In this phase, I used floaters, which are extra geo floating around the primary model. Floaters are used in the latter stages of the low-poly modeling to allow for extra information and details. This stage caused some issues I will be discussing in the baking phase.

The Finalised Model

After finishing the high and low-poly, I assigned materials to identify which parts were meant to fabric, leather brass, and metal. It's important to rename the materials accordingly to use material ID as masks later in the texturing phase.

The low-poly and high-poly for the prop were not so different due to the simplicity of the prop shape. I wanted this stage to be as simple as possible, wanting to add details later in 3D Painter.

One tip is always to ensure your low-poly does not have extra unnecessary edges or faces. If it is not going to show to camera, delete it. If it is an edge in the middle of a face and does not add any noticeable change, delete it.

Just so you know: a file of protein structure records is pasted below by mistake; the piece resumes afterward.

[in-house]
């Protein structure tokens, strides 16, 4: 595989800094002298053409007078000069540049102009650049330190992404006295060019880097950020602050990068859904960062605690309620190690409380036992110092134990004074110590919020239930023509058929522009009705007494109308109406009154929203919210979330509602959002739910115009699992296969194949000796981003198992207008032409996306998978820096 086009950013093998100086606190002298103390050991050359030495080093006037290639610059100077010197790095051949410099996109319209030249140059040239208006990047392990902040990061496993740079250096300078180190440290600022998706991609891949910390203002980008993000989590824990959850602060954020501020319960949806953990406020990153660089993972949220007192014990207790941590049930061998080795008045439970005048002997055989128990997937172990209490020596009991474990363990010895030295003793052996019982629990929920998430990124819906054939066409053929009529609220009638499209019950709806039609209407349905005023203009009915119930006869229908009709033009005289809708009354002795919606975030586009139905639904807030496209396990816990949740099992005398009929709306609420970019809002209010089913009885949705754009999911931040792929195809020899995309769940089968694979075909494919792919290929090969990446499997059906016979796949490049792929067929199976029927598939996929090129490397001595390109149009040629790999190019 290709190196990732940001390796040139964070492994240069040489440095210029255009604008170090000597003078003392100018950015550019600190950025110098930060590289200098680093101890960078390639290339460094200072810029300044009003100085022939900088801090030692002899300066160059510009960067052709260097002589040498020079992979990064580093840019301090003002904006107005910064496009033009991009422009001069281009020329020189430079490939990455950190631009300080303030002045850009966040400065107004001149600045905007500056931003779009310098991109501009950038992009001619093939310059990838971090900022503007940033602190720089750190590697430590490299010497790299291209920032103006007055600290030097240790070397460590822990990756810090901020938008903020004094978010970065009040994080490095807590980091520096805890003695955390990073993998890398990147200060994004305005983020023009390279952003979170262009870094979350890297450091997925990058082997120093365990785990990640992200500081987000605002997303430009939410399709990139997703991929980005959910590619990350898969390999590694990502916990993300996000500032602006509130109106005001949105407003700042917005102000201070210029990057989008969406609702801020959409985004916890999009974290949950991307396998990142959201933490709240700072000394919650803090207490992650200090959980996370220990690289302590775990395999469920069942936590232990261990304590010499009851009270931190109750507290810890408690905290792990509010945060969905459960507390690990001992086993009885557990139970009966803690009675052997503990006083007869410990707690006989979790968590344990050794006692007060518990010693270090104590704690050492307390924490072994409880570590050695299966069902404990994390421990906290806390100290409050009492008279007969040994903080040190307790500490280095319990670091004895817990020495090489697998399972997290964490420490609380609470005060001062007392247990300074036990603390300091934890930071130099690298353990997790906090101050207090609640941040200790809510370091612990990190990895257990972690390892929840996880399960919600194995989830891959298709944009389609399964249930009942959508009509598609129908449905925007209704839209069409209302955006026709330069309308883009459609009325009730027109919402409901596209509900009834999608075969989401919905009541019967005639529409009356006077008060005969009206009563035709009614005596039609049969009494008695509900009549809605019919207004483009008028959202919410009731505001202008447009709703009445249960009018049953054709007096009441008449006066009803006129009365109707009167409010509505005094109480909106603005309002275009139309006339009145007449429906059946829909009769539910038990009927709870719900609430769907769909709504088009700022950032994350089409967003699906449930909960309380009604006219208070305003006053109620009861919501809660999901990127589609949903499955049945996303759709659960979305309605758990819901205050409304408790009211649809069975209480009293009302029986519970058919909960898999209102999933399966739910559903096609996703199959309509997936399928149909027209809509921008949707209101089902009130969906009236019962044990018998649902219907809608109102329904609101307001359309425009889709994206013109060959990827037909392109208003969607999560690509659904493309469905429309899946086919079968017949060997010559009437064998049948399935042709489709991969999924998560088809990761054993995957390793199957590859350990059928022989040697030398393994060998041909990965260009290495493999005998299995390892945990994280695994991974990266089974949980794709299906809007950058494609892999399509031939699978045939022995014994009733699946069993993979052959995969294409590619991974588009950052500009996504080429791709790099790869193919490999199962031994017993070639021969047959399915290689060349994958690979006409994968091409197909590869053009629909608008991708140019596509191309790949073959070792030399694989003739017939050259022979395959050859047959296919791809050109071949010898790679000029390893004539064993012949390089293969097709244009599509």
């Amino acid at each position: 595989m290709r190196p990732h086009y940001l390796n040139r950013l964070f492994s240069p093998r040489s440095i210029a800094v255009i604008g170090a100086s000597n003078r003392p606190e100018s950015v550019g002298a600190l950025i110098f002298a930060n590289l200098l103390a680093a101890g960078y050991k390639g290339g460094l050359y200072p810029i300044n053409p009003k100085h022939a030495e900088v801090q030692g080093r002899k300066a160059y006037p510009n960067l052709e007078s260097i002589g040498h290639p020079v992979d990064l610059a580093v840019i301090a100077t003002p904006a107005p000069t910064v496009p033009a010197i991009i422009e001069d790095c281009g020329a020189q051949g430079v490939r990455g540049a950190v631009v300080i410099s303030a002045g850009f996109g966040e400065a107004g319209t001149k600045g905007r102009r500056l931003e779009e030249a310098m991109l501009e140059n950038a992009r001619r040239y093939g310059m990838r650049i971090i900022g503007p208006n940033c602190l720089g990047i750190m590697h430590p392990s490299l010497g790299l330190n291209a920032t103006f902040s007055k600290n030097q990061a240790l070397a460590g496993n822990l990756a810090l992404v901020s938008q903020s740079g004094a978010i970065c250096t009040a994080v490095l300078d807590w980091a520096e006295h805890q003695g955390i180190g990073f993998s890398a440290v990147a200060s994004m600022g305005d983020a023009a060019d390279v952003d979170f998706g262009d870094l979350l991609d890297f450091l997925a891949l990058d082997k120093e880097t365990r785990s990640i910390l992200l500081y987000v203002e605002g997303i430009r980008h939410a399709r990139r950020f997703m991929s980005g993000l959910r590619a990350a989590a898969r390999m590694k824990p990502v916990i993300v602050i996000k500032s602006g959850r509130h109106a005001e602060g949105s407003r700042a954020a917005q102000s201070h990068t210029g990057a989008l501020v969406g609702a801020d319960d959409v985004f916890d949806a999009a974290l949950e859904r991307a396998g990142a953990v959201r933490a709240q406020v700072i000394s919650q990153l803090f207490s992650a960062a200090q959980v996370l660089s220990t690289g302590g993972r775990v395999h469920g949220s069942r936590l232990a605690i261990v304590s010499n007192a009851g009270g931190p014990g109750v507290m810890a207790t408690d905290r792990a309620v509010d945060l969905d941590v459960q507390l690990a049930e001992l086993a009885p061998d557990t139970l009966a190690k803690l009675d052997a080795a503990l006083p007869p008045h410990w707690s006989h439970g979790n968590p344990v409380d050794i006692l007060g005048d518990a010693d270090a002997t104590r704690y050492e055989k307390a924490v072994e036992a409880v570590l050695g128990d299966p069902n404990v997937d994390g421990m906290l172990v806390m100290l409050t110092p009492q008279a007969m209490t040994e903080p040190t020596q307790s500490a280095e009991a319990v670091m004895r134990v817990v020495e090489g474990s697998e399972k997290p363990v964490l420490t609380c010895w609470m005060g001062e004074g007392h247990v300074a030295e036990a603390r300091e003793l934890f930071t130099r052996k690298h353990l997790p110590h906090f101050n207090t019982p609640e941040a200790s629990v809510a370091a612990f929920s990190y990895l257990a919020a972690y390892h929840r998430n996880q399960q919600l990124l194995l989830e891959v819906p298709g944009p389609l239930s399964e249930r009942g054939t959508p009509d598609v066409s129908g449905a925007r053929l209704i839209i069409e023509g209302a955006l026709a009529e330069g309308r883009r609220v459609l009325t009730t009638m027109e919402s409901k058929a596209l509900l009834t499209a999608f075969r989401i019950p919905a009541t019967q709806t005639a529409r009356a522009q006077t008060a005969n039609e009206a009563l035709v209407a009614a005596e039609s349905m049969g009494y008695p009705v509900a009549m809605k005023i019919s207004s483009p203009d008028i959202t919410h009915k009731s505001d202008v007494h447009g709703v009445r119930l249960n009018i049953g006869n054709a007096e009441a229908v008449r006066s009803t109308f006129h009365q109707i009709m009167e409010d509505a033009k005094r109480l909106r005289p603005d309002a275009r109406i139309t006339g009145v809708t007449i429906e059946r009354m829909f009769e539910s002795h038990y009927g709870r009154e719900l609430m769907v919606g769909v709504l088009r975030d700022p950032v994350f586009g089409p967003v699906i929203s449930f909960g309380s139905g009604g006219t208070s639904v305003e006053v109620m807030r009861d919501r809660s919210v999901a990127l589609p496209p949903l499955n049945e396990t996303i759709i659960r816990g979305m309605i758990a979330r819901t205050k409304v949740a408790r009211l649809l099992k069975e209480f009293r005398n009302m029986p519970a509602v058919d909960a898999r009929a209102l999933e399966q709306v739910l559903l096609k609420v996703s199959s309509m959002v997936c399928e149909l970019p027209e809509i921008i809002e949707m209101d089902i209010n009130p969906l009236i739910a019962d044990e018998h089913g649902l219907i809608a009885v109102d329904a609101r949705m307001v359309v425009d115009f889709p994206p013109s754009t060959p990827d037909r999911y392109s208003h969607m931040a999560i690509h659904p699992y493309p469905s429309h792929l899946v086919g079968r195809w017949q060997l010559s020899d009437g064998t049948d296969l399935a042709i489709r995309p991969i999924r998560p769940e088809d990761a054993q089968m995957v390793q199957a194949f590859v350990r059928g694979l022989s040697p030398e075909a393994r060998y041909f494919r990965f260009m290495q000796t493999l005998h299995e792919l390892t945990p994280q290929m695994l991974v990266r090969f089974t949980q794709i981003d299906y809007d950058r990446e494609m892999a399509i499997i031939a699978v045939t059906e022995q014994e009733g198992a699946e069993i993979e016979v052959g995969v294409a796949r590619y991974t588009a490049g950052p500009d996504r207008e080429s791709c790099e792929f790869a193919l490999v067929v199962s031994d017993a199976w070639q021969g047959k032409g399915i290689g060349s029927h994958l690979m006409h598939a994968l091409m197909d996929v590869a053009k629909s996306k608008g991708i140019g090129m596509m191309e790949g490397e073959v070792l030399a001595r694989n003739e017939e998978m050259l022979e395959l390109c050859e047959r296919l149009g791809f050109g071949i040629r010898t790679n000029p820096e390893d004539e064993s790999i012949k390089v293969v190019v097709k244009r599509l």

Try your best to optimise the model to the maximum possibility to avoid any waste.

My low-poly had around 25k before trying to lower it to the minimum amount possible, which is 13.7k. Keep in mind that if your prop has more circular shapes and forms and they are the most visible, you will likely have more tris count than any other squarish models, and that is ok.


This phase is crucial for successful bakes and textures and is very important for optimal performance later in the game. You need to make sure you use the right texel density and map size for the UVs. Also, during the unfolding process, it is essential to keep an eye on the UV shells and make them 90 degrees straight or as straight as possible.

This is important for two main reasons: The first is related to baking. Have you ever had the issue of pixelated edges and faces in your bakes? Check your UVs and make sure they are as straight as possible to avoid pixelation. The second reason would be space. If you have straightened UV shells, you will have extra space that you can optimise to your needs, and there will not be a lot of wasted percentage in the used UV space.